Carbon sequestration and irrigation resource optimisation strategies were devised in the 1970s in the United States to reduce the effects of soil erosion, thereby reducing the loss of fertility (organic matter) due to rainfall and wind.
Minimal tillage, in addition to reducing fuel consumption, has the potential to decrease the amount of organic carbon exposed to the risk of erosion. In addition, sowing post-harvest improves soil water retention. This effect is due to the covering of the soil by vegetation that intercepts raindrops, thus reducing the rate of rainwater run-off.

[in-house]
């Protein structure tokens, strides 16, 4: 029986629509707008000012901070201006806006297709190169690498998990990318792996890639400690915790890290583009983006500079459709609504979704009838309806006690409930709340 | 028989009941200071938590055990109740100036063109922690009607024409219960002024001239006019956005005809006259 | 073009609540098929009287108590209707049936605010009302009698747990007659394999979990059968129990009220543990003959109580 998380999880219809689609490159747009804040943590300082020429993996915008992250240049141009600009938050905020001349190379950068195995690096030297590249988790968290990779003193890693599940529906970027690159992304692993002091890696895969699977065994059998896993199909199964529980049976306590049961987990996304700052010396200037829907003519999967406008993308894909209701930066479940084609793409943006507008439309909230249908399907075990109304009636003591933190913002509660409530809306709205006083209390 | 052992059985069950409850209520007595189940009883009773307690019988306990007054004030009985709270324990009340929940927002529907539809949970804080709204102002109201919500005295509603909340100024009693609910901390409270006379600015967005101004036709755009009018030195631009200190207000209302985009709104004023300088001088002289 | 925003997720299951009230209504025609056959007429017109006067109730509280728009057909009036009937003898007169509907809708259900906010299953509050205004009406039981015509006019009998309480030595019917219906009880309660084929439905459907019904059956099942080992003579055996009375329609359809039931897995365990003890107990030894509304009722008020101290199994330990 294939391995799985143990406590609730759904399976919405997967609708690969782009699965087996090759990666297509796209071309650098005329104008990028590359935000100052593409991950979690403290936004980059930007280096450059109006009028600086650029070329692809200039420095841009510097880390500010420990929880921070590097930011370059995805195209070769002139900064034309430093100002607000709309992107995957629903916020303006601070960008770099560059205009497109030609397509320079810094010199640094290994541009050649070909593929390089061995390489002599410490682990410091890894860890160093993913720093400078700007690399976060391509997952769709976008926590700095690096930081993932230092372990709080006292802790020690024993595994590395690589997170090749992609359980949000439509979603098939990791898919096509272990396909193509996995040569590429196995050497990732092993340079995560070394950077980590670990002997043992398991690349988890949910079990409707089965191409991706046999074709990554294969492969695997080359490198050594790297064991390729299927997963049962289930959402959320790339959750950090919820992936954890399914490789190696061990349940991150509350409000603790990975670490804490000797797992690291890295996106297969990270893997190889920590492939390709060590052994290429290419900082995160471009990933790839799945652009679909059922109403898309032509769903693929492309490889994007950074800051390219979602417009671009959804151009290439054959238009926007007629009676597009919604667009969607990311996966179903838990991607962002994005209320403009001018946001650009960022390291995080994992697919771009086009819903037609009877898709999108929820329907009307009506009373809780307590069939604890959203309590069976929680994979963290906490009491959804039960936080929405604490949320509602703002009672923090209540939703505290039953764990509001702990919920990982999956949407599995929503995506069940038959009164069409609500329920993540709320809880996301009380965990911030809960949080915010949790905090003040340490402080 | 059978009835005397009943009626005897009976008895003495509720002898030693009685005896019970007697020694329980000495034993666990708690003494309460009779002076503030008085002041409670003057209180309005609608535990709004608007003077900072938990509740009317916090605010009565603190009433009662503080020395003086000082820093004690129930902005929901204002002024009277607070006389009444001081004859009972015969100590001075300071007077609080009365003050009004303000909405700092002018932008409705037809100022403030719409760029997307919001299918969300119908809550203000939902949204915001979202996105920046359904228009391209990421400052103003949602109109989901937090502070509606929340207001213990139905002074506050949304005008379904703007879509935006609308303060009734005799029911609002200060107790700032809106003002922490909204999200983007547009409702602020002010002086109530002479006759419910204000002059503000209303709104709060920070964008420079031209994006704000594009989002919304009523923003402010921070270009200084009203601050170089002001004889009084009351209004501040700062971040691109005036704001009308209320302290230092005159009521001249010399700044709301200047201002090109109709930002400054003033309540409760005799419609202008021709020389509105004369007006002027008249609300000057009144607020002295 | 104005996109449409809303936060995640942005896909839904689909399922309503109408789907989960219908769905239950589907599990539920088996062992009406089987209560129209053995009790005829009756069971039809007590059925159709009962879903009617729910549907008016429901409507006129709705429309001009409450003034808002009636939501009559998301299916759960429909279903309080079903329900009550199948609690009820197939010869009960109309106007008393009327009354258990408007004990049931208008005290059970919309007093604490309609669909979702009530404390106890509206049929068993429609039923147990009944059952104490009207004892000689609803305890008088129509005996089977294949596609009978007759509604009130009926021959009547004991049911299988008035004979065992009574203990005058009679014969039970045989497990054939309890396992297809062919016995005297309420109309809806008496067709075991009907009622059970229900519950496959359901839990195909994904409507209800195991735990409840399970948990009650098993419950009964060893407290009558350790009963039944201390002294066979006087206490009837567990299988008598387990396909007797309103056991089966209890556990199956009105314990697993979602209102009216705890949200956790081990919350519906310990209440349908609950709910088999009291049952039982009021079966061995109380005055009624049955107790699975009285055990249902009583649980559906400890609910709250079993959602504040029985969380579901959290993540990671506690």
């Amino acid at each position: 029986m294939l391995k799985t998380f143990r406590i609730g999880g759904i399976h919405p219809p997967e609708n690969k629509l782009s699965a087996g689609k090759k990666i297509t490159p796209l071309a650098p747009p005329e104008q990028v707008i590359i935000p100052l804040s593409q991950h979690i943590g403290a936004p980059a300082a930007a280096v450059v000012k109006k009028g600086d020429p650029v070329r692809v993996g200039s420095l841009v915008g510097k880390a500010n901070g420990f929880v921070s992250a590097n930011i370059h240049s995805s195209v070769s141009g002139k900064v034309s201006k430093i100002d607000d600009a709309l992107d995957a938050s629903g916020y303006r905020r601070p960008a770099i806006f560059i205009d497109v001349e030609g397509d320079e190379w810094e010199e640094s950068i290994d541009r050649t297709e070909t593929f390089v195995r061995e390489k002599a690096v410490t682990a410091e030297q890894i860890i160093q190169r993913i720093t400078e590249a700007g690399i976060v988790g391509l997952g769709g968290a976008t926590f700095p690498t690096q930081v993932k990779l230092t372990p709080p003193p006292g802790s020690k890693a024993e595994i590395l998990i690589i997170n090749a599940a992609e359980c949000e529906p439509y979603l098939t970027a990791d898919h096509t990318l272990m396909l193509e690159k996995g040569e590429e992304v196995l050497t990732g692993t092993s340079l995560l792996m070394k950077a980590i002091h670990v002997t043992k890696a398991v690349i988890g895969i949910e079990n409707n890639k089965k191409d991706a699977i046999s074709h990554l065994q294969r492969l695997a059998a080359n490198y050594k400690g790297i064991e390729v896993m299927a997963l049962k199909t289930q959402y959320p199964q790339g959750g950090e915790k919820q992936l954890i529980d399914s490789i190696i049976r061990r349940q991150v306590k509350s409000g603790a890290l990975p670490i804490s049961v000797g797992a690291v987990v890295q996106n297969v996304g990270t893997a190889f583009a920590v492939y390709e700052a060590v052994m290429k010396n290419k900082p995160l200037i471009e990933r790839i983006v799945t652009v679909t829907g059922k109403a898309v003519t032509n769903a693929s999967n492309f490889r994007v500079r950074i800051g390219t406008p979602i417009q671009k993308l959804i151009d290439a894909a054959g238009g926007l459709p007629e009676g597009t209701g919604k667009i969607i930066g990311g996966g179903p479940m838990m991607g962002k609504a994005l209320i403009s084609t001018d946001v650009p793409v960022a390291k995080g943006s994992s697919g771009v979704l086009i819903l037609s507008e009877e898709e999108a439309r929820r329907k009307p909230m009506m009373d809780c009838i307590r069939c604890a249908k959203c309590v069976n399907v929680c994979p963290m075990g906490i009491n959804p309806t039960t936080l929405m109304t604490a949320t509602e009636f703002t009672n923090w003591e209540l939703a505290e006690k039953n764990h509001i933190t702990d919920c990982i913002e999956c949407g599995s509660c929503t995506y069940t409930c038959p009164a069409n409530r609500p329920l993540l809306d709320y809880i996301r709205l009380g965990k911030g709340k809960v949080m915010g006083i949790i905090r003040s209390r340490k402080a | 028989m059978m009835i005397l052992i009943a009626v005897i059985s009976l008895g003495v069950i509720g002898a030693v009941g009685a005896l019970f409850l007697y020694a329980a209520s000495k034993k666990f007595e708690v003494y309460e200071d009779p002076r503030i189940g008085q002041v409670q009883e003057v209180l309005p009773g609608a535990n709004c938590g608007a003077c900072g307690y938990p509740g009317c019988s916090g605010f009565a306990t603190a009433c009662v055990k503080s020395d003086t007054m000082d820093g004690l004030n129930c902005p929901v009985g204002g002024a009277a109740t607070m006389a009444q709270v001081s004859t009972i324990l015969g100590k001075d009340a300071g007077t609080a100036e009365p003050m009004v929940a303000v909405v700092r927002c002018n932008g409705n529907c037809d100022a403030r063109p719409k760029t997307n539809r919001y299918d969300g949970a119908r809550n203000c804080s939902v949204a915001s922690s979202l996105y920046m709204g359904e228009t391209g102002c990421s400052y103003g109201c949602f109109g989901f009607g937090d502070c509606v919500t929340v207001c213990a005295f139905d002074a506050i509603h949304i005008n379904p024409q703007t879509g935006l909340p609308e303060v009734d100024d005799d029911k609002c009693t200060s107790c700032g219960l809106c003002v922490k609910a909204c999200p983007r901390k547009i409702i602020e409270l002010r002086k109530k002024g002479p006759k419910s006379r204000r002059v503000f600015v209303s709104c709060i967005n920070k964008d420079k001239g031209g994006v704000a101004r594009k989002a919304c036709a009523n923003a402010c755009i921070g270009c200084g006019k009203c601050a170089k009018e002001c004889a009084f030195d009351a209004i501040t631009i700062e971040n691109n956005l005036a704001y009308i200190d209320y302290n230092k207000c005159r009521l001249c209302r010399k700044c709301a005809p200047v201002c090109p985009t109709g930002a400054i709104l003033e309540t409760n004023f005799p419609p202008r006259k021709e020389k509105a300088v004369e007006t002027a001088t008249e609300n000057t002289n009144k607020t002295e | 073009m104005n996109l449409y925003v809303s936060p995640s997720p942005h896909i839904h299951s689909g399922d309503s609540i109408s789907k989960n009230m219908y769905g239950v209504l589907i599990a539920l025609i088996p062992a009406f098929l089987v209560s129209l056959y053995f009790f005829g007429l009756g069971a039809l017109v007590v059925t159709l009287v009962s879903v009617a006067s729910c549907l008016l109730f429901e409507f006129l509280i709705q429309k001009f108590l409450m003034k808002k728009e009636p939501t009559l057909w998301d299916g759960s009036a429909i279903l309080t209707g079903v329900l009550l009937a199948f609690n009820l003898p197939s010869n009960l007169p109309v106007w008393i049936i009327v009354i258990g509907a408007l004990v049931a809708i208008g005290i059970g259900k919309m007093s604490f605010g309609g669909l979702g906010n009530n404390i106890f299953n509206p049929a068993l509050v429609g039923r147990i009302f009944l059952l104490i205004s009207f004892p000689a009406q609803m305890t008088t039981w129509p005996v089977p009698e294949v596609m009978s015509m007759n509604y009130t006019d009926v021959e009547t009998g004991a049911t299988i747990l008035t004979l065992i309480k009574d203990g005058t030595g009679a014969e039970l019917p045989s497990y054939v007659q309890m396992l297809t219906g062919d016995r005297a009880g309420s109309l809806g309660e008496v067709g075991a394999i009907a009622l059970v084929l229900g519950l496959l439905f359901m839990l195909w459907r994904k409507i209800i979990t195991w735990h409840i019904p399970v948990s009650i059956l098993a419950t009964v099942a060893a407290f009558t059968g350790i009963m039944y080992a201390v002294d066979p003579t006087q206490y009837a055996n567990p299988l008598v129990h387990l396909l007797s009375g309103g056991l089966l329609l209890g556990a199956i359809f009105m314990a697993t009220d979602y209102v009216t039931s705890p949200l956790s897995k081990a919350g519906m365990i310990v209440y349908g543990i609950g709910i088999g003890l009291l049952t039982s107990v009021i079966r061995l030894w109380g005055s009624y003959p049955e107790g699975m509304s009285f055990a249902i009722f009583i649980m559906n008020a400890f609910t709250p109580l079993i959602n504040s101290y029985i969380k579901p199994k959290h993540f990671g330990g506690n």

The monitoring of soil water availability can be performed continuously through the use of technological innovations consisting of sensors (tensiometers) and network connections via the cloud (IoT and 4.0 technologies). Integrating all these data provides strategic information to optimise the management of agricultural practices.